3. That my chiefe ayme in this discourse is (if it be possible) to pull sundry honest Christians out of a damnable sinne, whereof perhaps many of them neuer dream't; which knowing and considering of as I do, I hold my selfe bound in conscience to make Discouery thereof vnto them, least I be guil­tie of their sinne, and their blood.

The Arguments on which the Proposition vndertaken is originally grounded, (as I intend now to confirme it,) are drawne from these pla­ces of Scripture.

1. Corinth. 9.13, 14. Doe yee not know that they which minister about holy things, liue of the things of the Temple? And they which waite at the Altar, are partakers with the Altar? Euen so hath the Lord ordained that they which preach the Gospel should liue of the Gospel.

Gal. 6.6. Let him that is taught in the word, make him that taught him partaker of all his goods.

From these Scriptures I deduce these foure vndenia­ [...]le Conclusions: viz.

[Page 5]1. That God hath as care­fully and firmely taken order for the maintenance of the Ministers of the Gospel, as e­uer he did for the Priests & Leuites in time of the Law.

2. That their maintenance must arise from, and out of whatsoeuer the People haue by the blessing of God vp­on their labours in their se­uerall Callings.

3. That euery man in­structed must communicate to his Teacher; be the in­structed mans Calling what it will; and that what hee communicates in this kinde is not a free Contribution, or voluntary bounty, but a due debt imposed by God.

4. That God hauing thus prouided for the mainte­nance of the Minister, Euery Pastor performing his duty, [Page 6] may iustly demaund a porti­on of euery mans goods whom he instructeth; and that as his proper Portion appointed by God him­selfe.

No intelligent man durst absolutely to deny any of these Conclusions, for substance yet there are who make some Q [...] stions, touching some pa [...] ticulars in them, as they are laid for grounds pro­uing a Tenth due from men vsing Trade, &c.

The Questions are Two: viz.

1. Whether, if a Mini­ster haue a Competencie out of Praediall Tythes: that is, of the Profits of the Ground; A Man that lines by Trading be bound of due to giue as much to his Mi­nister, [Page 7] as if he had not such a Competencie from other men? And

2. If euery Trades-man must pay; then, whether he be bound to pay a Tenth?

These Questions will be best resolued to euery mans capacitie and satisfaction, by propounding and answering the vsuall Plea's which men make against my Position.

If a Minister (say some) haue a Competent liuing out of Praediall Tithes in kinde, 1. Questi­on, and Plea. or by Composition, which he may recouer by Law from such as deale in Husban­dry; then, such as liue vpon Trade, or other Bargai­ning, or Manu-facture are not bound to allow him more then the Lawes of the Kingdome enioyne; or at [Page 8] least, not so much as other­wise they ought.

Answere. To this I answere thus: viz.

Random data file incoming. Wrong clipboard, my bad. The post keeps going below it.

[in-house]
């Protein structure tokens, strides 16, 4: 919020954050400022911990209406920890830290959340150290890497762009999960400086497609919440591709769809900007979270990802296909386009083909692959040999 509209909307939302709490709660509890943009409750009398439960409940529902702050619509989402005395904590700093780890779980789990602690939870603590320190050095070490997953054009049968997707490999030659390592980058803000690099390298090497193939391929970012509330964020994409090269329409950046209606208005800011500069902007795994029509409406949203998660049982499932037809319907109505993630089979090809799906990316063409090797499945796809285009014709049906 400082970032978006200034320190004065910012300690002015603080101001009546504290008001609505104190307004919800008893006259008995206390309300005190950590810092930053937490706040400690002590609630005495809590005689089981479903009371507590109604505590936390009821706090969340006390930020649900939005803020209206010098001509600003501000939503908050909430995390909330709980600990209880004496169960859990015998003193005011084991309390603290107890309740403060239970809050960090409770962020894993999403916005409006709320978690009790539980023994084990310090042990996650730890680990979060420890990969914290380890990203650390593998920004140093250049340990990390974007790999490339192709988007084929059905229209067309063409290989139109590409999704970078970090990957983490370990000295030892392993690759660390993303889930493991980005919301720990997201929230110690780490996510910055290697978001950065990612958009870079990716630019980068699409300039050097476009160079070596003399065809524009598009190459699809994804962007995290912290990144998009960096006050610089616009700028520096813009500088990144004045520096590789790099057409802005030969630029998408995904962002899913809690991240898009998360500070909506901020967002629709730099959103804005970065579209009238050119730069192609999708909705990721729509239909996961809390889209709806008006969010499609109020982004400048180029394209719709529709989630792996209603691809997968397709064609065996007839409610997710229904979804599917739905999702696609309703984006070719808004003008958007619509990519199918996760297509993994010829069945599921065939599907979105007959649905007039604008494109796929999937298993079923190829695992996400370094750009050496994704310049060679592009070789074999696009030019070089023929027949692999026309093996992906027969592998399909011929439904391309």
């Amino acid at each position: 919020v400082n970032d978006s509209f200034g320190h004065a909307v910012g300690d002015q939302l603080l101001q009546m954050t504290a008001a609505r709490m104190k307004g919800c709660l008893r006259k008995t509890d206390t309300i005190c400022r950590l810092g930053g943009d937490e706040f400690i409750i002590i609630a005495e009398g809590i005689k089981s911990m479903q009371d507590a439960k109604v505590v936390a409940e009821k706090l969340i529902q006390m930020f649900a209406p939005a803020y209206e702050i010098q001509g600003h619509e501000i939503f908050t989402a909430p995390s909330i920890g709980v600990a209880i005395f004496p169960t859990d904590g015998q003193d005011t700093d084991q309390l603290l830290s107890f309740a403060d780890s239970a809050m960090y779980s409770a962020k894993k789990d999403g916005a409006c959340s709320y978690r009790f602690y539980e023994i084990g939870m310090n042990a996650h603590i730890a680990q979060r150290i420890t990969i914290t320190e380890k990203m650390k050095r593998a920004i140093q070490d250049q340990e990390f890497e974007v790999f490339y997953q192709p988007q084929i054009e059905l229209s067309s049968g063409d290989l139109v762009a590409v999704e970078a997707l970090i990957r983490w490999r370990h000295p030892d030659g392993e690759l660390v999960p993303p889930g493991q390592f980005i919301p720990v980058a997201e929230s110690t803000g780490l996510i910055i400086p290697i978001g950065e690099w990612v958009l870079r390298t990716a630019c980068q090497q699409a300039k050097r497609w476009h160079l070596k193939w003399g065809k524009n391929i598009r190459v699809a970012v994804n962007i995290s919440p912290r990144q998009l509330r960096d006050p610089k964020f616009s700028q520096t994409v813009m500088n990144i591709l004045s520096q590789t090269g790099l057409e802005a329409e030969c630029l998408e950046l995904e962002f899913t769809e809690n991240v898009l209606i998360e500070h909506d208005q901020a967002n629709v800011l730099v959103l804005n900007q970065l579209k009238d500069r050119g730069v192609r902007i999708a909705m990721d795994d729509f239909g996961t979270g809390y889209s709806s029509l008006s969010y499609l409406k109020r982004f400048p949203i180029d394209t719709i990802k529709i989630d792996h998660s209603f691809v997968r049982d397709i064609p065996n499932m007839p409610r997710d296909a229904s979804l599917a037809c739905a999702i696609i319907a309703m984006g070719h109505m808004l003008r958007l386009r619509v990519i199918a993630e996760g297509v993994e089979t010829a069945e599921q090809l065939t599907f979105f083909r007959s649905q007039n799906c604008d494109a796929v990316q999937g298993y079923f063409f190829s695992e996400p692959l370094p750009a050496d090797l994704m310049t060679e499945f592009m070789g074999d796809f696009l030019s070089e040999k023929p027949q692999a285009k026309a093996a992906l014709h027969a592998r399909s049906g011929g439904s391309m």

1. Because I desire to a­uoide wrangling and tedi­ous disputes, and to con­uince these men by their owne Rules; I will, for the present, admit, that, if the Minister haue a Competen­cie arising from Tithes, Tradesmen are not bound to make a larger allowance then the Lawes of the Realme binde them vnto.

2. Yet, so much as the Lawes require of them they must pay, what euer his maintenance arising from o­thers amounteth vnto.

This last appeares thus:

1. The Apostle saith, Let him that is taught out Gal. 6.6. [Page 9] of the Word, &c. that is, euery Hee, none excep­ted; vnlesse him that hath nothing to giue. If others giue, and I thinke by that to be excused, how doe I obey the Apostles pre­cept which excludes none but them that haue no­thing? If a Minister might not require maintenance of the Tradesman, be­cause hee hath enough from others in Praediall Tithes, it would follow, that if he had a Temporal estate of his owne suffici­ent to maintaine him, he could not iustly demaund any Tithes at all: which I thinke no man (well in his wits) would affirme. For, Who goeth a warfare at any time at his owne charge? Who planteth a [Page 10] Vine-yard, and eateth not of the fruit thereof? or who feedeth a flocke, and eateth not of the milke of the flocke? 1. Cor. 9.7. Eue­ry man therefore that is made partaker of the Mi­nisters Spirituals, must render Carnals. verse 11.

2. Admit a Minister may by Law recouer a maintenance without the Tenth of the Trades­mans encrease, yet it of­ten happens that a good part of his meanes (if he liue in a Country Towne especially) ariseth out of the small Tithes and Ob­lations of the Poore who stand in daily neede of Almes from him. In this case, will any consciona­ble Christian thinke, that so long as such petty dues [Page 11] may be by Law extorted from the poore, he should rather take this course to be maintained, then call to rich Tradesmen for such a portion as may fill vp that Competencie which is made vp by the Poore? Should not those Tradesmen holde them­selues bound to yeeld him so much as that hee may rather be able to giue to the poore, then enforced to pull the poore mans bread out of his belly, to saue the rich mans purse?

3. Suppose such as vse husbandry should thinke (as our Taske-masters would perswade them) that in respect of the li­berty of conscience and equitie, they are free by Gods word from paying [Page 12] Tithes, and so deny pay­ment, as the Tradesman doth: how then shall the Minister haue his Compe­tencie raised?

I know to this it will bee answered by a Tradesman: That the Parliament which hath absolute power to set a part what portion it will of all mens goods for any pub­lique good vse, hath ordai­ned that Hu [...]bandmen shall yeeld the Tenth of their en­crease to the Minister for his seruice: and therefore if the Husbandman deny pay­ment, there is Law to com­pell him.